By Uwe Bott
Advanced countries in Europe and North America are facing an existentialist crisis of their democracies.
Once dominant large parties are disintegrating, and governance becomes more and more difficult as there are many smaller parties or – in case of the United States – a growing network of seemingly incompatible constituencies, which seem to paralyze the decision-making process.
The question is: Why? The easy answer is that a rising number of people in advanced countries feel disenfranchised and as a default solution they feel drawn to nationalist ideologues, which has led to a resurgence of extremist and – in many cases anti-democratic – parties or has made existing parties more anti-democratic.
While an increase in nationalist propaganda, isolationist tendencies and a decline in valuing our democratic principles cannot be denied, we would sell ourselves short if we accepted that as root of our problems.
The disenchantment with the status quo of our existing democratic institutions affect vast majorities of people in advanced countries, most of whom would never consider it palatable to vote for those who preach hatred. And yet, they are without a doubt frustrated with the way things are.
A strong track record
There are several reasons for this unhappiness with the quality of our democratic governments. First, democracy in most European countries and in North America now has a strong track record.
And democracy has been strongly associated by the people with consistent economic and social progress. Each generation in our democracies has done better than their parents, unless disrupted by war.
This continuous generational progress has been accepted as an unmovable fact. Yet, for the first time, this progress is at risk for the current generation.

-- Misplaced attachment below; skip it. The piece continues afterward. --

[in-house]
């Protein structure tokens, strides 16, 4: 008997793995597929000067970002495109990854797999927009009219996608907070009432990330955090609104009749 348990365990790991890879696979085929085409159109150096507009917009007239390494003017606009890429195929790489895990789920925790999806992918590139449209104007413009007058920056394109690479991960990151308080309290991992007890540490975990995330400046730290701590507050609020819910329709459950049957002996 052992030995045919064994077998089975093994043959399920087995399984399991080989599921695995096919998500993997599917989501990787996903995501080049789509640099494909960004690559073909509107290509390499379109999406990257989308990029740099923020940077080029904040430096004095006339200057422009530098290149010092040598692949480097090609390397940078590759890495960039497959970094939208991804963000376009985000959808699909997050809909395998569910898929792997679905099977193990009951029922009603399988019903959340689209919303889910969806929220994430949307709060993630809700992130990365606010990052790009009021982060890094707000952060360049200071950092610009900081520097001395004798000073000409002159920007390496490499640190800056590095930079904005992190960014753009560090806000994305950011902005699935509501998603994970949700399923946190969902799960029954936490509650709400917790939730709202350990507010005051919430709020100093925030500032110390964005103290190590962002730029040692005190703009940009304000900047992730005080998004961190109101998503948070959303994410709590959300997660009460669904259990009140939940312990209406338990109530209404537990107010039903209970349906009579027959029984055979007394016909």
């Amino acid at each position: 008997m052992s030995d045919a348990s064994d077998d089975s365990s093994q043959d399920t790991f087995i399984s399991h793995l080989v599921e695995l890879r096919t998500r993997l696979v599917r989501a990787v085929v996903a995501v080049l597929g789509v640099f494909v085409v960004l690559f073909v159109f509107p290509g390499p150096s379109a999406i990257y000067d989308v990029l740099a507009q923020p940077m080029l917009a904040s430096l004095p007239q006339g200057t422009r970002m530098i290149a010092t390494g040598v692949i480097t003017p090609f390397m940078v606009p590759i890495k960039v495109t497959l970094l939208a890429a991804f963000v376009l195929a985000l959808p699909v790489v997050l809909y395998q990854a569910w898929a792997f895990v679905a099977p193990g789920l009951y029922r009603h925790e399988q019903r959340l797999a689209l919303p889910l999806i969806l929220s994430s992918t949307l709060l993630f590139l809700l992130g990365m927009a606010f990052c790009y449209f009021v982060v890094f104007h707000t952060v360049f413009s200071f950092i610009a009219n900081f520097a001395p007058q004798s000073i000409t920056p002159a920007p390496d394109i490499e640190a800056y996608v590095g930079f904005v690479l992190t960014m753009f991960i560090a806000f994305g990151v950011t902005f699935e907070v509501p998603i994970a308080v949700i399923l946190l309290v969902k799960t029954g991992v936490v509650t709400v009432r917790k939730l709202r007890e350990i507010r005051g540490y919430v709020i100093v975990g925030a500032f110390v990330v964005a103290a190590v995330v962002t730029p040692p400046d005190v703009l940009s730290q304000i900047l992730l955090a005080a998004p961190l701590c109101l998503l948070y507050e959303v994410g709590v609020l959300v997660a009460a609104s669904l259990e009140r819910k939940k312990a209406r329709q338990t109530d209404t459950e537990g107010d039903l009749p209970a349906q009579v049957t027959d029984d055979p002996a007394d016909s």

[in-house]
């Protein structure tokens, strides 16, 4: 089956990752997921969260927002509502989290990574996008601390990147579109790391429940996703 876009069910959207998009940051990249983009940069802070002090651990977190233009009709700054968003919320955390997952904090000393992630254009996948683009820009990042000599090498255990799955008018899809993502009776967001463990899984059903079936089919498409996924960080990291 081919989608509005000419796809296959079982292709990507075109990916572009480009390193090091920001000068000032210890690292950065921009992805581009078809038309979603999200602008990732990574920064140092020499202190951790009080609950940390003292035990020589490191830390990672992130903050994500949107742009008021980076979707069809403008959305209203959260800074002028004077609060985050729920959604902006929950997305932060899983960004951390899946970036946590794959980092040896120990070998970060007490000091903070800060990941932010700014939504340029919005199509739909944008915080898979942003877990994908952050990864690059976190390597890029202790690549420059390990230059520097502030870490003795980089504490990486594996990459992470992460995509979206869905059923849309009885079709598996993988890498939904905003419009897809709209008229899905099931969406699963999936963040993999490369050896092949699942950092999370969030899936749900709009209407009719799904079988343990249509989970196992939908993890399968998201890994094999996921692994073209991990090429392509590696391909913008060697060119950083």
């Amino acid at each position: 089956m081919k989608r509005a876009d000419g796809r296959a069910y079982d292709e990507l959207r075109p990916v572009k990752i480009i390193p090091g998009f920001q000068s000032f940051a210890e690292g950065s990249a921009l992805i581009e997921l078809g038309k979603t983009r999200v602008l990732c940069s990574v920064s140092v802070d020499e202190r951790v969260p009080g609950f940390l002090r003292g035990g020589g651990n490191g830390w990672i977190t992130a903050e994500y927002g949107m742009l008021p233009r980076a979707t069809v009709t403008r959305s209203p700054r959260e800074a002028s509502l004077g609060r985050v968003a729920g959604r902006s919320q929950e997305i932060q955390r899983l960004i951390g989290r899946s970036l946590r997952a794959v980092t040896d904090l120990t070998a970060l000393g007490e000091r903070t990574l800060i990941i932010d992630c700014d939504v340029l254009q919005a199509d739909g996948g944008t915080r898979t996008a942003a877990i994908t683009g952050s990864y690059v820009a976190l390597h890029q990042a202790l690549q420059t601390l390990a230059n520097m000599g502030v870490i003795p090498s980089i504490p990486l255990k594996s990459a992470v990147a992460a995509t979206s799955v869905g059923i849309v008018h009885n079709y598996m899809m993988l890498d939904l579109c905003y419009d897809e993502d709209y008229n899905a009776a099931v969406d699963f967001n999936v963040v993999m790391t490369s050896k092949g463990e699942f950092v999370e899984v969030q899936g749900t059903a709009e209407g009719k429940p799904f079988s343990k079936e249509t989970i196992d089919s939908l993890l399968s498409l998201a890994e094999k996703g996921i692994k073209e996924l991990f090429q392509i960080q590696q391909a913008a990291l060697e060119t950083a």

It is far from certain that young people today will be better off than their parents. This is extremely unsettling, not just for them, but even for their predecessor generations.
A potential paradigm shift
Of course, there are many causes for this potential paradigm shift whereby the economies of Western democracies will no longer progress as they have for decades.
One, often overlooked, factor is that one might argue that there is a natural developmental plateau — once an economy has reached a certain size that size becomes its constraint.
In case of the United States, it is much harder to grow an economy with a GDP of $20 trillion at a sustainable growth rate of 3% than an economy that once stood at just $10 trillion of GDP.
The lack of this progression and the risk that future generations may not do better than past generations is then squarely blamed on the established political parties.
Clearly, so many people feel, they have not done their job in governing or we would not be in this predicament. Political mistakes notwithstanding, this is neither fair nor accurate.
More complex challenges
Second, and equally if not more important, the challenges that our societies face are more complex and more enormous than any we might have faced in human history.
Finding workable solutions to these challenges, the job of our elected officials, may very well be beyond anybody’s capacity. Yet, that does not put into question the value of democracy, but rather shows our limitations as human beings.
Let us start with climate change. You can take plastic bags and bottles away from people, you can introduce the most intricate recycling programs, you can even ask people to eat less meat. Maybe all of that is important, but in the end, it is going to help the planet only at the margin.
Changing the composition of our energy sources critical to our lives, is the biggest challenge we face. The complexity of going green or zero-emission is a technological one and it is far from solved.
Abandoning coal is easy, abandoning nuclear is easy, abandoning even natural gas is easy. But replace it how? Wind and solar energy cannot do it. And take wind turbines for example. They kill millions of birds and bees every year!